The company, based in The Woodlands, Texas, cut about 20 employees, said Kevin Bohren, vice president of marketing. Nearly all of the employees were from administrative departments, he added; engineering, sales and marketing were not touched. After the layoffs, the company will employ approximately 100.
"Unfortunately, we're not immune to the market environment," he said. "Our sales on a month-to-month basis are growing, but the (economy) has put a little cloud" on the market.
RLX is one of a number of companies promoting blade servers, which are far thinner than standard servers and consume less power. As a result, IT managers can install hundreds more servers in the same amount of floor space. This saves both space and cost.
The market, which essentially began earlier this year, has drawn start-ups like RLX and FiberCycle as well as computing stalwarts like Compaq Computer, IBM, Intel and Hewlett-Packard. RLX's servers use Crusoe processors from Transmeta.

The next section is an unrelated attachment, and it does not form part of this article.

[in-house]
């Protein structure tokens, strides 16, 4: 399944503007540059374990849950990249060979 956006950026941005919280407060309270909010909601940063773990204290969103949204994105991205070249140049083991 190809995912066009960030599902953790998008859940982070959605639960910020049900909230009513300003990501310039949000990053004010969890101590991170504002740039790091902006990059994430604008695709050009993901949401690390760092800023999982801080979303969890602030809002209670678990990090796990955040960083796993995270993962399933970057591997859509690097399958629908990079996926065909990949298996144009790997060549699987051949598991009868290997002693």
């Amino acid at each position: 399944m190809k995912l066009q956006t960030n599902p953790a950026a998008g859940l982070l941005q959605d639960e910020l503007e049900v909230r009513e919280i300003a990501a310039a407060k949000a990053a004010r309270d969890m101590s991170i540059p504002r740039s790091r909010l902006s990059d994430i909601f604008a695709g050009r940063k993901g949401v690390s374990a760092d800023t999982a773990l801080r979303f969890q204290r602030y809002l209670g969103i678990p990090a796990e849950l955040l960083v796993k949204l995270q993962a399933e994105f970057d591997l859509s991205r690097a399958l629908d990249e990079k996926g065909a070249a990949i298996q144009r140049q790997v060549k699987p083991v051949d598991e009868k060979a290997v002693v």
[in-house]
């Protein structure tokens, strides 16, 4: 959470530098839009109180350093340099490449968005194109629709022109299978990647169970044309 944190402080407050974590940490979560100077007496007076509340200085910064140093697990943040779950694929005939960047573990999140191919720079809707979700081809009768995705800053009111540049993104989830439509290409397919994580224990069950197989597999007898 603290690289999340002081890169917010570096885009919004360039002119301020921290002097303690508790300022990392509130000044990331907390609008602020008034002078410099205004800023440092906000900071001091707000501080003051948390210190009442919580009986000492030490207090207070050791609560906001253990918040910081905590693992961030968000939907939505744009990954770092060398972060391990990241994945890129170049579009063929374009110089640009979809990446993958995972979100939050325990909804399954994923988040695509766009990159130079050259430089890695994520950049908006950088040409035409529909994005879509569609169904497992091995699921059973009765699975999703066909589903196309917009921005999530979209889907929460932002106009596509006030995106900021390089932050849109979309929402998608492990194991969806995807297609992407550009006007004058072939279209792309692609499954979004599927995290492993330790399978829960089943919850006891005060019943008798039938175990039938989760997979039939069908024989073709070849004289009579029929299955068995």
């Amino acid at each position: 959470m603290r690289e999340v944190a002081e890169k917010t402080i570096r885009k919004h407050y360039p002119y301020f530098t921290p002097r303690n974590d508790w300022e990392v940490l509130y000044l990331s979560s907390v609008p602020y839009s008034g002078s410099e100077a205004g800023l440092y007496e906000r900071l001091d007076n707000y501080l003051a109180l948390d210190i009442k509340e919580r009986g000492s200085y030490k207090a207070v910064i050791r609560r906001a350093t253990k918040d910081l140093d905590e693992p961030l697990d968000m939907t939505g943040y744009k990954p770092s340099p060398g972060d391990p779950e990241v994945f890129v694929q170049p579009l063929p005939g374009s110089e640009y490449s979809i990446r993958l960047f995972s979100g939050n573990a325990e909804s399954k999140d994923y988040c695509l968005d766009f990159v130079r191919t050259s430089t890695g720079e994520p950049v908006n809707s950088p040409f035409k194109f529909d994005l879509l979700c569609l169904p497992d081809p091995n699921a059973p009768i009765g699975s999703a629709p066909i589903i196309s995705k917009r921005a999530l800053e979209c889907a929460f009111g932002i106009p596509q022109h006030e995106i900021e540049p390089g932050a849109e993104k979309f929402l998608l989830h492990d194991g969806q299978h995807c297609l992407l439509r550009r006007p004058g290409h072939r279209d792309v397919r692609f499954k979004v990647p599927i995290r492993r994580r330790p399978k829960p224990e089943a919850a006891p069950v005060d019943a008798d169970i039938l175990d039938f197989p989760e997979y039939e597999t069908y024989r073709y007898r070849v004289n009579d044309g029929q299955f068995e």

Bladed-server sales are just a blip in 2001, with projections of about 50,000 unit shipments, according to a report from IDC earlier this month. But IDC predicts that by 2005, 2 million blade servers will be shipped, with total revenue of $4.5 billion. The total server market in 2005 is expected to be $102 billion.
Despite the gloomy environment, Bohren sees hope on the horizon. Customers who installed demonstration systems earlier in the year are coming back to order servers that will be used in business operations, he said.
"We're seeing signs that are enlightening, but it is still too early to tell," he said. "You hit the beach at Normandy, but then you have to go over that first hill. We're on that first hill."